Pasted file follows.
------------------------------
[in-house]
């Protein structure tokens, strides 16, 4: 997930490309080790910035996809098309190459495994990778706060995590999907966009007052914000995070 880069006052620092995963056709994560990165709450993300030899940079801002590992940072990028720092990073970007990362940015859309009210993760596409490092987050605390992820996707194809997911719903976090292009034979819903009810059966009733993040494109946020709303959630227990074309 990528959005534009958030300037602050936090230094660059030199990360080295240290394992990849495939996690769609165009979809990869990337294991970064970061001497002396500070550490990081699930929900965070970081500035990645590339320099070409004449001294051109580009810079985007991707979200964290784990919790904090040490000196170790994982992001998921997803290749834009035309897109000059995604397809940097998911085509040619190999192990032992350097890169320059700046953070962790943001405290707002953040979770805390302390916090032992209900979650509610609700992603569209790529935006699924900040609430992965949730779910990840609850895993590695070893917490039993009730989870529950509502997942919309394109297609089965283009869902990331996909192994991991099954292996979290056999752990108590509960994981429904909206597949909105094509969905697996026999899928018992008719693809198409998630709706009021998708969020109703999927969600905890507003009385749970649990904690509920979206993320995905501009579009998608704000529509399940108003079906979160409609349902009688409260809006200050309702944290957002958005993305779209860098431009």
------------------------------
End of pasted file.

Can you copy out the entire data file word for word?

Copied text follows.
[in-house]
């Protein structure tokens, strides 16, 4: 997930490309080790910035996809098309190459495994990778706060995590999907966009007052914000995070 880069006052620092995963056709994560990165709450993300030899940079801002590992940072990028720092990073970007990362940015859309009210993760596409490092987050605390992820996707194809997911719903976090292009034979819903009810059966009733993040494109946020709303959630227990074309 990528959005534009958030300037602050936090230094660059030199990360080295240290394992990849495939996690769609165009979809990869990337294991970064970061001497002396500070550490990081699930929900965070970081500035990645590339320099070409004449001294051109580009810079985007991707979200964290784990919790904090040490000196170790994982992001998921997803290749834009035309897109000059995604397809940097998911085509040619190999192990032992350097890169320059700046953070962790943001405290707002953040979770805390302390916090032992209900979650509610609700992603569209790529935006699924900040609430992965949730779910990840609850895993590695070893917490039993009730989870529950509502997942919309394109297609089965283009869902990331996909192994991991099954292996979290056999752990108590509960994981429904909206597949909105094509969905697996026999899928018992008719693809198409998630709706009021998708969020109703999927969600905890507003009385749970649990904690509920979206993320995905501009579009998608704000529509399940108003079906979160409609349902009688409260809006200050309702944290957002958005993305779209860098431009």